Plastic Tunnel Cold Frames

     Sadly, the summer growing season is coming to an end.  It may seem a little crazy to be talking about cold frames on one of the hottest days of the summer, but now is the time to start planning for colder weather.  One of the easiest ways to continue gardening well into winter is to build a cold frame.  Here are some tips for an easy to build plastic tunnel cold frame.

     In contrast to traditional cold frame design, this design is easy to set up in the fall and also store during the summer.  It consists of ribs made from polyethylene water pipe, plastic sheeting, and some wood.  It can easily be made for less than $50.

  • 5 – 5 ft. lengths of ¾ in. polyethylene water pipe
  • 10 – ½ in. x ½ in. x 14 in. wooden stakes (or rebar for better strength)
  • 1 – 12 ft. x 6 ft. 4 mil clear plastic sheet (used for construction)
  • 4 – ½ in. x 1 in. x 8 ft. wood strips

How to Build It
     The first step is to cut the parts to size.  For this project, black polyethylene water piping that comes off of a spool works great as it already has the bend that we’re looking for. 
     After cutting everything to size, the second item to tackle is the plastic sheet.  Fasten the poles to each long edge of the plastic sheet.  I used staples to do this, and then rolled the plastic around one piece of wood and fastened another strip to it so that the plastic is sandwiched between the wood.  This makes the edges durable and also helps weight down the edges to protect against winds.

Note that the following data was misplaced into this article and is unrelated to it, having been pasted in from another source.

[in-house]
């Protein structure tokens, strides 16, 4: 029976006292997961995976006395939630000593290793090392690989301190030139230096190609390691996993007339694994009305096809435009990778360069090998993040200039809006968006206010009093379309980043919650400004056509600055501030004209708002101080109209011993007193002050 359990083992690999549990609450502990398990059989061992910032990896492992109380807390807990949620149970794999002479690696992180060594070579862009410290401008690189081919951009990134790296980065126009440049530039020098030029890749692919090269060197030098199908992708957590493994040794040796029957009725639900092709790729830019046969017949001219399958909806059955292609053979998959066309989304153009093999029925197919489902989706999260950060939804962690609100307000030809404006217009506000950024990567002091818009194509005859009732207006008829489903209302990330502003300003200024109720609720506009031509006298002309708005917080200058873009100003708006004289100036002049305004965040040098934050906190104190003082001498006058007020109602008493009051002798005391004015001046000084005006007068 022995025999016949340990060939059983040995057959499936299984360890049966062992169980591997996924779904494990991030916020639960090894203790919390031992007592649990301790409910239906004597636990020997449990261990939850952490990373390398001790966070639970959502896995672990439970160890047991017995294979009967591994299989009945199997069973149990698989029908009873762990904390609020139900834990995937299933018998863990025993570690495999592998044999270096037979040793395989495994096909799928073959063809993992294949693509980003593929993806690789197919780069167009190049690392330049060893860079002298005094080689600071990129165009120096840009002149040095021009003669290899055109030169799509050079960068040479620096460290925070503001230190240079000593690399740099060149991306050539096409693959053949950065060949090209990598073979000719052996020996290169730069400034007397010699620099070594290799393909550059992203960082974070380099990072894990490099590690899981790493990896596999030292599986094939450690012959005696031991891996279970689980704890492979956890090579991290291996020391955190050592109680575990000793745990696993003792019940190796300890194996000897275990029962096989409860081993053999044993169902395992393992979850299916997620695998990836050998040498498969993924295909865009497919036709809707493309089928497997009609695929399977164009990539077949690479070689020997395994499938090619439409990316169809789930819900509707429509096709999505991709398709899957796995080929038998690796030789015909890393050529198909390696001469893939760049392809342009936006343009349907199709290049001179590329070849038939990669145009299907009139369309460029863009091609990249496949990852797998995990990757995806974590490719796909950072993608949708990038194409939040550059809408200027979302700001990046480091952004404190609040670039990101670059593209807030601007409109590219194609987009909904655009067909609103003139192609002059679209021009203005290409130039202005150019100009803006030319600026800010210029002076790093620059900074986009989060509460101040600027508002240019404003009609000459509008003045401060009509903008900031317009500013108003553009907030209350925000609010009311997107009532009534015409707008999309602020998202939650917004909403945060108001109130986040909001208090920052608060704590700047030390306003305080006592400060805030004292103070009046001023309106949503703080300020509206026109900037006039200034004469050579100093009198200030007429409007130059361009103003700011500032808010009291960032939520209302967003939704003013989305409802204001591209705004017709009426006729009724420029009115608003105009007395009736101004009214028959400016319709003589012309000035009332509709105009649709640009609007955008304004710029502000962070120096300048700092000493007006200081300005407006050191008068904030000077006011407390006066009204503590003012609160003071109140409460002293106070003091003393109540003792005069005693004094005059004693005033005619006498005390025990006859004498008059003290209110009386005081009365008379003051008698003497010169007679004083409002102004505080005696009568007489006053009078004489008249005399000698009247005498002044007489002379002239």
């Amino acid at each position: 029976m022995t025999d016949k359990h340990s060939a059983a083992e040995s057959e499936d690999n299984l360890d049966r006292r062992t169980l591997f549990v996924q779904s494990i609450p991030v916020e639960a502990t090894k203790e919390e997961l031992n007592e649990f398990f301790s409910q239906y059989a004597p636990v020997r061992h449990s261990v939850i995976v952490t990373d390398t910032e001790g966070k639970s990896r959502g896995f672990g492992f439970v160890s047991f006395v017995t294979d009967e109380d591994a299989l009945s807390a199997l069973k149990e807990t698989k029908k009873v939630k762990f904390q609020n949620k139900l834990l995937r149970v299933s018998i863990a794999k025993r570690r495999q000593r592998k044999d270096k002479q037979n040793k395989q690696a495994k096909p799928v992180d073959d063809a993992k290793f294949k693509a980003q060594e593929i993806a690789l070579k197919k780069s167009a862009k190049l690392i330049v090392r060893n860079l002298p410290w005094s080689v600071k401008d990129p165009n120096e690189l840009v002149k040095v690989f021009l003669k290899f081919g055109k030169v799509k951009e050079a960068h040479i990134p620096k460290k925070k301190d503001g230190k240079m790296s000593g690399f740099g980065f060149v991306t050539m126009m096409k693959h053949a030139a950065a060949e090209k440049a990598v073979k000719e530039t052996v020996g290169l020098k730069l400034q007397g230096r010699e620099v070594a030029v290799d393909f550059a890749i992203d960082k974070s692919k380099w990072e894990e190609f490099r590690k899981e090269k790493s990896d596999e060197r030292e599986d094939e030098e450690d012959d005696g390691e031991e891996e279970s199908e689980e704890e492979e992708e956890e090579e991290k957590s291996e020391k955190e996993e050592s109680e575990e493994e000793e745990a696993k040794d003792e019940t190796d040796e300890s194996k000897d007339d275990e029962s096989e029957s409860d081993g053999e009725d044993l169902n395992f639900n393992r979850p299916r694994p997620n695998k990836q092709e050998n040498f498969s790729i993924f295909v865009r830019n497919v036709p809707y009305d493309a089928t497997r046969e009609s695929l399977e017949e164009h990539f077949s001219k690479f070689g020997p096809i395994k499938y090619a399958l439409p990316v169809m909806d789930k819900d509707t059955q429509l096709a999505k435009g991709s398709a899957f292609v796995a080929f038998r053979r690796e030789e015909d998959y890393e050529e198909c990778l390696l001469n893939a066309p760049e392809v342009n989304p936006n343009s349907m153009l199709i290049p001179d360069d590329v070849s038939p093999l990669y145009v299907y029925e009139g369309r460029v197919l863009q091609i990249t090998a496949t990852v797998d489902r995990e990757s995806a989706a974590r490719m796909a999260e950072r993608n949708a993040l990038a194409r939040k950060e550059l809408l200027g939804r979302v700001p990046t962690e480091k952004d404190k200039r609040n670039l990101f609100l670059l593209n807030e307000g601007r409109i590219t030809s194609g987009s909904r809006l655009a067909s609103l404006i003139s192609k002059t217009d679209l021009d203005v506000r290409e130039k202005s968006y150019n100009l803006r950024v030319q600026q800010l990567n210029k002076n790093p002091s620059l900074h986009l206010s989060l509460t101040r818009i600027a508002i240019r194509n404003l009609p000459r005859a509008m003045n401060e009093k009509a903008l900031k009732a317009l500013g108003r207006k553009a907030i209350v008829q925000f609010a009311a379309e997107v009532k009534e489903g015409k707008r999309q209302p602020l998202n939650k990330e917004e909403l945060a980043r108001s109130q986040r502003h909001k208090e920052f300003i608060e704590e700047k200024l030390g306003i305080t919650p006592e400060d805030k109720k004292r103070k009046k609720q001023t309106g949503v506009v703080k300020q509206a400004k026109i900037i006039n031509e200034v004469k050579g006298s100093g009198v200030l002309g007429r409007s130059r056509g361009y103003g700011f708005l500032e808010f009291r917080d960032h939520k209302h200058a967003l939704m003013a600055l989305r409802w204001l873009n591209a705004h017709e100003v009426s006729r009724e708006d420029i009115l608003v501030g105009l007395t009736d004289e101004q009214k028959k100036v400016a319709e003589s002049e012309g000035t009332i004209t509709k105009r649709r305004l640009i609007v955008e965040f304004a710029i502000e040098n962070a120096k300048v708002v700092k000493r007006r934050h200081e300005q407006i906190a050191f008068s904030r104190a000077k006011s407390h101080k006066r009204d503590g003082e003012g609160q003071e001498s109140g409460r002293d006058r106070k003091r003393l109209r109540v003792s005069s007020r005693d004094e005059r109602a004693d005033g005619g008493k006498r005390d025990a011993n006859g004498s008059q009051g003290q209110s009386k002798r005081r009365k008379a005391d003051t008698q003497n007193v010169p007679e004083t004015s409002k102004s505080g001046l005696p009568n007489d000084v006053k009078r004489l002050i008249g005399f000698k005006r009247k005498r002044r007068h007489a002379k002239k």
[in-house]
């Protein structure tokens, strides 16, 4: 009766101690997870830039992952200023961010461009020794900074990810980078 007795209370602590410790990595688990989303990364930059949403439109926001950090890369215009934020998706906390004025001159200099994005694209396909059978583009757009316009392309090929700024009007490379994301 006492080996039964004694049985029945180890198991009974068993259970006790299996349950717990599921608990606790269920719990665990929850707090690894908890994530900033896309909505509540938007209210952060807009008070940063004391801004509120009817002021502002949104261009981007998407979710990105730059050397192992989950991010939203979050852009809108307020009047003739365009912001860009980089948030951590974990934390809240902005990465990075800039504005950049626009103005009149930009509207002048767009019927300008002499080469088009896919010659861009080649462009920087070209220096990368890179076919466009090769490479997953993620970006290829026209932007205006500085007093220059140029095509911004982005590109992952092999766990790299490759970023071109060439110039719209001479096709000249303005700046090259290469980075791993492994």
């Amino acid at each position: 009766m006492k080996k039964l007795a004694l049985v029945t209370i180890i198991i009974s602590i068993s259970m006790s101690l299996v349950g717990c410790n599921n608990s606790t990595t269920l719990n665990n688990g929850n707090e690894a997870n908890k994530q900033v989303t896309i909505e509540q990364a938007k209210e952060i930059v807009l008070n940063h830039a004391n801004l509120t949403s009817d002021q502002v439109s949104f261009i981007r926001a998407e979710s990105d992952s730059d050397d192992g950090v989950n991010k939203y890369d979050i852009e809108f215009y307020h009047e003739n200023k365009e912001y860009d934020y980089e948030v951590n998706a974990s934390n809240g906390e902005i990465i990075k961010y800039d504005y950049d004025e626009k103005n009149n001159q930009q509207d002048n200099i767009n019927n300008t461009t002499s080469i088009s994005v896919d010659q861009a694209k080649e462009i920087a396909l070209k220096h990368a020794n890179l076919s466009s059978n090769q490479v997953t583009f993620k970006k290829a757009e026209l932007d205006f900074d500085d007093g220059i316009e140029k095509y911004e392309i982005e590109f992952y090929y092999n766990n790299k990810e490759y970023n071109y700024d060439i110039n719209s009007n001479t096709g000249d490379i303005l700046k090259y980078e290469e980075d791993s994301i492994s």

Finally, drive the stakes into the ground where you want them, and slip the piping over them to create ribs.  Then it is just a matter of covering the ribs with the plastic sheet to finish off the cold frame tunnel.  If you’re in an area that tends to be windy, you may want to add some bricks to help weigh down the plastic.

     Seeds germinate fast when the soil is already nice and warm. For delicious, picture-perfect fall crops of spinach, lettuce, peas, kale and broccoli, now's the time to plant.  Plants that thrive in fall weather include: carrots, beets, broccoli, Swiss chard, kale and all kinds of salad and Asian greens. Choose disease-resistant varieties that mature quickly. All can be direct sown into the garden, though broccoli can also be started indoors under lights or in a greenhouse. With these crops and a cold frame it is possible to enjoy fresh salads all year!